Ole Miss cornerback Carlos Davis played in six games last fall while being academically ineligible to do so. Yet the Rebel Black Bear Thingies are not thought to have to do a bit of time for it. Those wins include last year’s Egg Bowl…listening, Mississippi State fans?
The freshman walk-on played in six games in 2012. “Without the school’s knowledge,” the ACT was reviewing his test scores. The testing center ultimately canceled those scores, making Davis a nonqualifier and ineligible for play while potentially exposing Ole Miss to penalties.
But because Ole Miss didn’t know, there won’t be any penalties.
I thought it was the individual school’s responsibility to review and assure the academic standing of each of its student athletes. Isn’t that why compliance departments were invented??
I guess we’re to assume that in 2006 and 2007 the University of Alabama’s athletic department knew full well that a few players were misusing their textbook privileges for the benefit of dozens of dollars. The result was the vacating of a handful of wins from both years…wins that were few and far between in that span of time.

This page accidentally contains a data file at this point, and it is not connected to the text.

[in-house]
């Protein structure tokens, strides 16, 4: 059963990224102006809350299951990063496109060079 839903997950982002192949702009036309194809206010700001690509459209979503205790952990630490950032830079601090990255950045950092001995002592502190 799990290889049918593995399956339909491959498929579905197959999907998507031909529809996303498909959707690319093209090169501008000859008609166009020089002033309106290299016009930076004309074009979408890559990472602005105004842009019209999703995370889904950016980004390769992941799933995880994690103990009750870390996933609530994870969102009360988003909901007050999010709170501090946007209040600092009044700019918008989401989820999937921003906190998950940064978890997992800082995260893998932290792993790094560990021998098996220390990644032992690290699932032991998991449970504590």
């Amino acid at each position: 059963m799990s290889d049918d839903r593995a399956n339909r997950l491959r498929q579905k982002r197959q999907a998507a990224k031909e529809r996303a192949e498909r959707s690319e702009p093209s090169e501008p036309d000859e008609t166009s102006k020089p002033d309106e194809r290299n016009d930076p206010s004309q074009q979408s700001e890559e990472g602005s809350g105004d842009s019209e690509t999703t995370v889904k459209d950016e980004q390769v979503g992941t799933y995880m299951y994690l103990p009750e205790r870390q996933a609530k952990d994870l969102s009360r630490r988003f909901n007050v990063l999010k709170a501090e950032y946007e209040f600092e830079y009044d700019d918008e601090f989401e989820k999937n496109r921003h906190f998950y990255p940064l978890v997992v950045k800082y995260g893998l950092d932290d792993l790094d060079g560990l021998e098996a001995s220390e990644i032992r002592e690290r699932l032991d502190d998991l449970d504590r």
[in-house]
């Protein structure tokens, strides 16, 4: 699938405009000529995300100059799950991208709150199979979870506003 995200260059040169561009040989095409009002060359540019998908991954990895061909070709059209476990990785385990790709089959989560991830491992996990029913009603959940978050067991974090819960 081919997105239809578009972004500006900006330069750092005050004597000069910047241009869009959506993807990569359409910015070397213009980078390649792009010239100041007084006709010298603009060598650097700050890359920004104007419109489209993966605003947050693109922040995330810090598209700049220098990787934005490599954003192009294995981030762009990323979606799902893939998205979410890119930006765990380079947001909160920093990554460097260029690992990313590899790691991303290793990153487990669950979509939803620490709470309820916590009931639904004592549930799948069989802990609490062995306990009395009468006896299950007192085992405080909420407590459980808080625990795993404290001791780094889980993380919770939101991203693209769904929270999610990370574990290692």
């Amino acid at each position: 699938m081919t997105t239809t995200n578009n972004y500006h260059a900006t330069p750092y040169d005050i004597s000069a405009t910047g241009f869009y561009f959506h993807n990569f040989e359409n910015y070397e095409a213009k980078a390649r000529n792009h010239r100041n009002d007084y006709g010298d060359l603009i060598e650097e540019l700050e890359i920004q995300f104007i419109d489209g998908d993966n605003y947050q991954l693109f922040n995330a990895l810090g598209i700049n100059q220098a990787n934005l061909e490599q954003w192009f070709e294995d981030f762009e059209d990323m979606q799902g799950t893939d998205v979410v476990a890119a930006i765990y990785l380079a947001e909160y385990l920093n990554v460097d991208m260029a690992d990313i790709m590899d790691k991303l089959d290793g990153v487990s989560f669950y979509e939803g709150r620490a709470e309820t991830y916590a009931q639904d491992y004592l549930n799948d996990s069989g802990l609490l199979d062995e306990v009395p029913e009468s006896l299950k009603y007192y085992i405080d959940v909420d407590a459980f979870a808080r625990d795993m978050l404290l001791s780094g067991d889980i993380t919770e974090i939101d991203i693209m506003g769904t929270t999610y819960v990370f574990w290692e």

Like Ole Miss, Alabama self-reported the infraction to the governing body of college athletics. Unlike Ole Miss, Alabama was punished.
And remember $cam Newton? See, Auburn just didn’t know that he was being shopped by his dad…and doggone it, neither did he. So Auburn walked.
The point is, the NCAA is like the wicked stepmother in the Cinderella story, favoring some her children over others. In the last decade, no one has taken a bigger brunt of punishment from this corrupt organization than the Tide. That Alabama has risen to dominate the game is a miracle in and of itself.
The Jovan Robinson grade changing case in Auburn remains a mystery, though many believe the wheels are turning as we speak (not to mention the issue of how Reuben Foster’s mom mysteriously received a great job in Auburn, where the five-star prospect just so happen to get to attend the same high school and play on the same team as two former Auburn assistant coaches.)
The old joke used to be that Tennessee just committed a secondary violation, so the NCAA was adding 2 years probation to Alabama. Listen people, it really isn’t that far from the truth.
The NCAA is as corrupt as any shady organization in America, and the only way to beat them is to do what Alabama has done…dominate the game, and operate above reproach to the point that there is no conceivable argument against you.
But until the organization is disbanded, or given an injection of justice and logic, we’ll continue to see rules selectively enforced, as we have now seen in Oxford, Mississippi.